- A Mixed Bag of Guidance: The IRS Issues Final Regulations on the Employer Pay-or-Play Mandate Under ACA
- February 19, 2014 | Author: James R. Napoli
- Law Firm: Constangy Brooks Smith LLP - Atlanta Office
The IRS released the long awaited final regulations to the employer shared responsibility provisions of the Affordable Care Act ("ACA") (aka the "pay-or-play mandate") along with a set of FAQs on the pay-or-play mandate. On a first read of the 227 pages of guidance, the regulations appear to be a mixed bag for employers and industries with particular needs such as higher education. What is clear is that additional guidance will be needed and the final regulations appear to embrace that notion. With that said, here are some of the highlights of this round of ACA rulemaking:
Application of the Pay-or-Play Mandate
- For employers with non-calendar year plans, the mandate will generally apply beginning with the first day of the 2015 plan year as opposed to January 1, 2015, for calendar year plans.
- The requirement to cover dependents will not apply for the 2014 pla year or the 2015 plan year so long the employer meets the following criteria:
- The employer did not offer dependent coverage during the 2013 or 2014 plan year.
- The employer is taking steps to arrange for dependent coverage to begin in the 2016 plan year.
- For purposes of determining whether an employer is subject to the pay-or-play mandate in 2015, an employer can determine whether it had at least 100 full-time or full-time equivalent employees by reference to a period of at least six consecutive months in 2014.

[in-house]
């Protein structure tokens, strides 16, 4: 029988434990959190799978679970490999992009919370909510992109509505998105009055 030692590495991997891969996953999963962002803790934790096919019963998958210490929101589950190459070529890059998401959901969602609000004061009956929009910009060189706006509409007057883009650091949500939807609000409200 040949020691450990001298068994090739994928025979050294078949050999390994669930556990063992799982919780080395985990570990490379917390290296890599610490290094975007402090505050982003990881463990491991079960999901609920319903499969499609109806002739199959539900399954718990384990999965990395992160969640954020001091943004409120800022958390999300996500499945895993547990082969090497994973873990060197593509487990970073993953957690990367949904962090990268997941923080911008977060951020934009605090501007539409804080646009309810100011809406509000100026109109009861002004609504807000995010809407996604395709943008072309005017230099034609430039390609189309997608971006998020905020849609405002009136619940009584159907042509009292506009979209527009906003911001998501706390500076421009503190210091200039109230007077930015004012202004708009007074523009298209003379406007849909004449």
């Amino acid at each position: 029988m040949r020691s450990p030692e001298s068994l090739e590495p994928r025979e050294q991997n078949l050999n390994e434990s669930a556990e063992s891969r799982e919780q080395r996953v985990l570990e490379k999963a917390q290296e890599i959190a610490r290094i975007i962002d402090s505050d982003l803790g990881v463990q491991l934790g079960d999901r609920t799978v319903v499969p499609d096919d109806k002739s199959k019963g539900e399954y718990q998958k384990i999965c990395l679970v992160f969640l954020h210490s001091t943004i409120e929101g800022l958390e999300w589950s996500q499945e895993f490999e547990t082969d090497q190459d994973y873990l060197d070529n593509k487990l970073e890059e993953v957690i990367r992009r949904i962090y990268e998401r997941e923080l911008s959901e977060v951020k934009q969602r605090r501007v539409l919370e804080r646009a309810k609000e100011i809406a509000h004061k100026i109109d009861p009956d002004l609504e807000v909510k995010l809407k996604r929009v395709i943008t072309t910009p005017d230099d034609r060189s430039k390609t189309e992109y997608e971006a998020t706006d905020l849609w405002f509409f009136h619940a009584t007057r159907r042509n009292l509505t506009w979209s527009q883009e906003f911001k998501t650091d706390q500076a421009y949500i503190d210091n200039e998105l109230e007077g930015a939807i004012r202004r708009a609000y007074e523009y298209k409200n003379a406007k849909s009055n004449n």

- An employer that employs more than 50 but less than 100 full-time and full-time equivalent employees during 2014 is given until the 2016 plan year to comply with the pay-or-play mandate so long as the employer meets the following conditions:
- The employer does not reduce the size of its workforce or the overall hours of its workforce to meet the workforce size condition.
- The employer does not eliminate or materially reduce the health coverage, if any, it offered as of February 9, 2014.
- The employer certifies to the IRS that it meets the above criteria.
- For the 2015 plan year, an employer's offer of health coverage has to be made to at least 70% of the employer's full-time employees (and their dependents â€“ unless the special exemption for dependent coverage applies â€“ see above) to avoid the no coverage penalty. The employer remains subject to the affordability penalty.
- For the 2016 plan year, an employer's offer of health coverage has to be made to at least 95% of the employer's full-time employees (and their dependents) to avoid the no coverage penalty. The employer remains subject to the affordability penalty.
Institutions of Higher Education
- The final regulations give institutions of higher education relief with respect to students who are employed by the institution through the federal work study program, but offer no relief with respect to students otherwise employed by the institution. This generally means that institutions of higher education will not have to treat work-study students as "employees" but will, for example, have to measure the hours of service completed by grad students (e.g., teaching assistants, lab assistants, etc.).